Unidentified stone

CloudKicker0

Full Member
Jul 16, 2022
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Found along the surf in eastern North Carolina. One side relatively flat while the other side rounded. The rounded edge feels sharp enough. Please help with some ID?
 

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Upvote 1

Older The Better

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Apr 24, 2017
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I’m far from any costal action but I’ve seen other posts showing how the ocean can erase flake scars, just a hunch from an ignorant Kansan but I think it could at least be a large flake.

Edit: I’ll leave my previous thought up but I was thinking I doubt it would be sharp if there was enough wave action to erase the scars so maybe the others are right
 

newnan man

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Aug 8, 2005
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I’m far from any costal action but I’ve seen other posts showing how the ocean can erase flake scars, just a hunch from an ignorant Kansan but I think it could at least be a large flake.

Edit: I’ll leave my previous thought up but I was thinking I doubt it would be sharp if there was enough wave action to erase the scars so maybe the others are right
I live on the coast & you are correct, it takes little time to smooth off hard pieces of material. Beach glass comes to mind. I've collected volcanic rock from Oregon beaches that is smooth as a cue ball, the same stuff in the mountains is rough with sharp edges. Extremely hard material.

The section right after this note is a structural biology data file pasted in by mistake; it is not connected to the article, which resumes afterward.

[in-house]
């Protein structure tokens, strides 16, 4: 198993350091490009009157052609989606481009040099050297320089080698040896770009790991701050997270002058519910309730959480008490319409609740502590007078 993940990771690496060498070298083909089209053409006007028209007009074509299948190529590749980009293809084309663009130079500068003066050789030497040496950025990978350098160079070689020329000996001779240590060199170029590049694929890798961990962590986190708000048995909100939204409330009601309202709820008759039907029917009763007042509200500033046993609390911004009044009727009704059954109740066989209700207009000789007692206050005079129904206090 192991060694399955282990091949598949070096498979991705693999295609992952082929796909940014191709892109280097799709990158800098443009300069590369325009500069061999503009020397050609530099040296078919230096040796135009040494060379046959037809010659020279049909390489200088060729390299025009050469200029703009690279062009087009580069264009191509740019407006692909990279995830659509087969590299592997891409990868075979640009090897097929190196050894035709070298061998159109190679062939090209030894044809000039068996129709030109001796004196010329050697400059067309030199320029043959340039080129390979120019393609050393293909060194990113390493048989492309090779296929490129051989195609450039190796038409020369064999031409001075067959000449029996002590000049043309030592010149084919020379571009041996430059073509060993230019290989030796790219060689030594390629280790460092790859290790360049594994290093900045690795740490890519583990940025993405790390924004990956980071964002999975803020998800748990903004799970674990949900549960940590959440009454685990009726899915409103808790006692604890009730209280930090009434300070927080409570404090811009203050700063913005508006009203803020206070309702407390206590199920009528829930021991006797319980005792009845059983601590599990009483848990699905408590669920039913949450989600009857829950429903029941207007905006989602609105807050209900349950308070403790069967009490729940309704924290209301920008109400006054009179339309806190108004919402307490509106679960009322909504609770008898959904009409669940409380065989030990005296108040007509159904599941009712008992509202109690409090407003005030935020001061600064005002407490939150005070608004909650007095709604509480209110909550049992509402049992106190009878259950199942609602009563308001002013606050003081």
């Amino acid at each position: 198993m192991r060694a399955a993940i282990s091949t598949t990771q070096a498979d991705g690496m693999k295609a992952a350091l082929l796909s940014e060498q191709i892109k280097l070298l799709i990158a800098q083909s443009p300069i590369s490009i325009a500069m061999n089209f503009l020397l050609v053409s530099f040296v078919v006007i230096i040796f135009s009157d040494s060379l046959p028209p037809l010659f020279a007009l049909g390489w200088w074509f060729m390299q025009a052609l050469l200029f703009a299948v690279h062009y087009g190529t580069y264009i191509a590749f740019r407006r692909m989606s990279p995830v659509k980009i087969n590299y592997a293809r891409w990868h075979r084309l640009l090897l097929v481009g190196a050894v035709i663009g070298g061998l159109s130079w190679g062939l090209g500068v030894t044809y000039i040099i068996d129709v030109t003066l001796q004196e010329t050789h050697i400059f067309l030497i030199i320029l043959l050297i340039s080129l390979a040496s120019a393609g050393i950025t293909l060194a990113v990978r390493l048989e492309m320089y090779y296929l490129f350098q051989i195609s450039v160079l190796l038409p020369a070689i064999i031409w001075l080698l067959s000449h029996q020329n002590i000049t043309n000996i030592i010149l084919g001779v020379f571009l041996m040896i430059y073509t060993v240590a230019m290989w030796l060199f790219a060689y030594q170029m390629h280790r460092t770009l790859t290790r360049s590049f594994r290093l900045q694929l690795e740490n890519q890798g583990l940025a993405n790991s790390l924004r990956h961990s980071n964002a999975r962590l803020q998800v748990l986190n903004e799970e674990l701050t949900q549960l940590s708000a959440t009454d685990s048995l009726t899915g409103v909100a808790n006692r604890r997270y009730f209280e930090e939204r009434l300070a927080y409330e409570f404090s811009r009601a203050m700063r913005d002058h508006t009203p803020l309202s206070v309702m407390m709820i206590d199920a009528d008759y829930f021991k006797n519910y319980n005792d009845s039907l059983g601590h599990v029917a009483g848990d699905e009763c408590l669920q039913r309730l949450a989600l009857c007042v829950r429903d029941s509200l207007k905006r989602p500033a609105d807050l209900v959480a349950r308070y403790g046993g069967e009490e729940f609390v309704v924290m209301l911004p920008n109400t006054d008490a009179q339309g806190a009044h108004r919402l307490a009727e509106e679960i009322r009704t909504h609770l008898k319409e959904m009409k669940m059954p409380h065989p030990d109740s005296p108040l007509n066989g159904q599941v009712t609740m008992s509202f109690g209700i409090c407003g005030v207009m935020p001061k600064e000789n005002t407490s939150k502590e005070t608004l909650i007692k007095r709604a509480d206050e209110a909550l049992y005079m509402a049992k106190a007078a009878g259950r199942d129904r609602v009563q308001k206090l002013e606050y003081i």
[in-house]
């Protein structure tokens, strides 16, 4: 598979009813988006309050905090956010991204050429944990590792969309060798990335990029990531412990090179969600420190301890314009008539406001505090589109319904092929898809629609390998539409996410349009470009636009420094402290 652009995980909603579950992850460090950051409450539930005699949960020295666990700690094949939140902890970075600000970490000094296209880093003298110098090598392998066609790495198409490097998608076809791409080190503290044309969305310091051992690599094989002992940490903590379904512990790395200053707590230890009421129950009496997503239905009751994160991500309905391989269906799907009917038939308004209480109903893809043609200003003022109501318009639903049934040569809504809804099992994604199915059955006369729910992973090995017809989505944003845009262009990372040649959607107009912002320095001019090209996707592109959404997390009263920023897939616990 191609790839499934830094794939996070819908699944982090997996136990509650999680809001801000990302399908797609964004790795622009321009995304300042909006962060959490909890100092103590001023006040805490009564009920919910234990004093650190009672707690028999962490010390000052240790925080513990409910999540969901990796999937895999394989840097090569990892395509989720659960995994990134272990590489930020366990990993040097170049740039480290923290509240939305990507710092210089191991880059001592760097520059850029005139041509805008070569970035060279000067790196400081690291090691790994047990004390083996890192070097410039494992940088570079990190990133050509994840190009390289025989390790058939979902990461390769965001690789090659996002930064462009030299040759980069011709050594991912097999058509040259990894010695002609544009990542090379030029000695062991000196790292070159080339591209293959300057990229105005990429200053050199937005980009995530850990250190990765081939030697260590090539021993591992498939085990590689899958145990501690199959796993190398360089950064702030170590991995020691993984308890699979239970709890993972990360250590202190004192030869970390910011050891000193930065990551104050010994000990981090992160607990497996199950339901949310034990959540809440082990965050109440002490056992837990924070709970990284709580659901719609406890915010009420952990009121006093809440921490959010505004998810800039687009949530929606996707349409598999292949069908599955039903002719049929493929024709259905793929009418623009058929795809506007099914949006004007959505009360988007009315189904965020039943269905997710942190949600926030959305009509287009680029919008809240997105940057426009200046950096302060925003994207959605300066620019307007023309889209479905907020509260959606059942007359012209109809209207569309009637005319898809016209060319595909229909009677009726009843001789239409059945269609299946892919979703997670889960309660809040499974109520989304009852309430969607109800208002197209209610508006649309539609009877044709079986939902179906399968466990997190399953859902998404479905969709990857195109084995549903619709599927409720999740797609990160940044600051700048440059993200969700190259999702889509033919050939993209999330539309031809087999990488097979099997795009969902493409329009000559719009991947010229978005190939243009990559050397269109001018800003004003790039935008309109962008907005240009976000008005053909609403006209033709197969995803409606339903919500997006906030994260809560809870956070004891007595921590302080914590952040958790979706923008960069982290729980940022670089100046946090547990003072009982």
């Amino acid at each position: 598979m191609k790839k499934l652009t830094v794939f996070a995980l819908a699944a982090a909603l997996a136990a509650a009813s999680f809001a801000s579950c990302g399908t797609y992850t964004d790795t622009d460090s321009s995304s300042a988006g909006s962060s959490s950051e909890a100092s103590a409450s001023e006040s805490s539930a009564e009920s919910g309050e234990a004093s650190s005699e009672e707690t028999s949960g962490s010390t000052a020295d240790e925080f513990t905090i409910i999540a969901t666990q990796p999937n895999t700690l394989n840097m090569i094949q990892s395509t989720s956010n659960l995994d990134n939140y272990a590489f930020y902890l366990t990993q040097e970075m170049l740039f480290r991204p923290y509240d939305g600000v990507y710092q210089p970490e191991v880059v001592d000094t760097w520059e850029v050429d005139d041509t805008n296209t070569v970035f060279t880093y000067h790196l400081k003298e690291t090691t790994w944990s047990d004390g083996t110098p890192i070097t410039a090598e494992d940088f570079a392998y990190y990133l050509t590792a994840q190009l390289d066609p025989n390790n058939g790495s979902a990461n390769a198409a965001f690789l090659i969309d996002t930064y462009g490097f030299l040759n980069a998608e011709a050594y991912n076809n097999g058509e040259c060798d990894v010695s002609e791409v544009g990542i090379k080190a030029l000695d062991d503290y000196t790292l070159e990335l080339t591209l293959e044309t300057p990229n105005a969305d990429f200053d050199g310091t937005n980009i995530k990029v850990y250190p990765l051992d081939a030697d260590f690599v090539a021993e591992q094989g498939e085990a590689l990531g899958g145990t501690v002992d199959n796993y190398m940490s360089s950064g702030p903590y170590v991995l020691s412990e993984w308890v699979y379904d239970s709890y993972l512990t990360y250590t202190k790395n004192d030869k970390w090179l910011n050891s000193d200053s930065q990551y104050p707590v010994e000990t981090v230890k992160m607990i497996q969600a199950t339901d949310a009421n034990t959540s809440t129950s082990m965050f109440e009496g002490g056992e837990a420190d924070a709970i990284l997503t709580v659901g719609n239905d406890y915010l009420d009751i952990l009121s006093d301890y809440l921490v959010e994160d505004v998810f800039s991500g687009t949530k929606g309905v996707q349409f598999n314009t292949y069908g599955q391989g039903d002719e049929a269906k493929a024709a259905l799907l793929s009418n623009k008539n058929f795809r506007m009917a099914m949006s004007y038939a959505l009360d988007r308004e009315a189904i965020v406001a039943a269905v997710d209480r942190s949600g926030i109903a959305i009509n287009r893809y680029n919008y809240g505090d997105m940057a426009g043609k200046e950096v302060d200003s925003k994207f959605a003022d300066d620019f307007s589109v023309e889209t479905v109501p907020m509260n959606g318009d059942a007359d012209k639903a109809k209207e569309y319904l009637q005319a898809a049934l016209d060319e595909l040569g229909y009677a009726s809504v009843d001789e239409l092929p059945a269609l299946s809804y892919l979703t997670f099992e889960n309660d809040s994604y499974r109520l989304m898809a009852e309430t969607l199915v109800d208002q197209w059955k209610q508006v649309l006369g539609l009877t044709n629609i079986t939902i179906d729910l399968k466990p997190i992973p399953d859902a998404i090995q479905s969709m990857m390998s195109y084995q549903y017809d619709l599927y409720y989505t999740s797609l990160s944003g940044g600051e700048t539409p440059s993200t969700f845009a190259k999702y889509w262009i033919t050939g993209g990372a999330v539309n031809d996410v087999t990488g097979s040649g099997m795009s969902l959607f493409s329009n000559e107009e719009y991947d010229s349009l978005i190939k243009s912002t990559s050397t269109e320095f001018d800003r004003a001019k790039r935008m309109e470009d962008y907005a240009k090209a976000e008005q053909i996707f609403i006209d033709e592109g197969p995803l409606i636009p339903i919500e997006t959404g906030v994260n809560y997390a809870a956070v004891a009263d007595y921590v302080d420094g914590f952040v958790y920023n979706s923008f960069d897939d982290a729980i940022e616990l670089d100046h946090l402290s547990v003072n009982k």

Treasure_Hunter

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Jul 27, 2006
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Natural stone, no signs when pictures are blown up that it was touched my man.
 
Last edited:

uniface

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Jun 4, 2009
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The STONE itself is natural. The question is whether it's a (purposefully created) utilized flake, or whether some natural process is responsible for it being detached from a smooth, rounded (ocean, stream, glacier) nodule.

For that answer you'd want to start asking relevant questions. Like, but not limited to, is quartzite a natural component of the lithic background where it was found, are there other stones there with similar forms, are known artifacts there made of quartzite, etc.

Unless it was a splitting wedge, looking for edge wear with quartzite would be a wild goose chase.

IMO, FWIW
 

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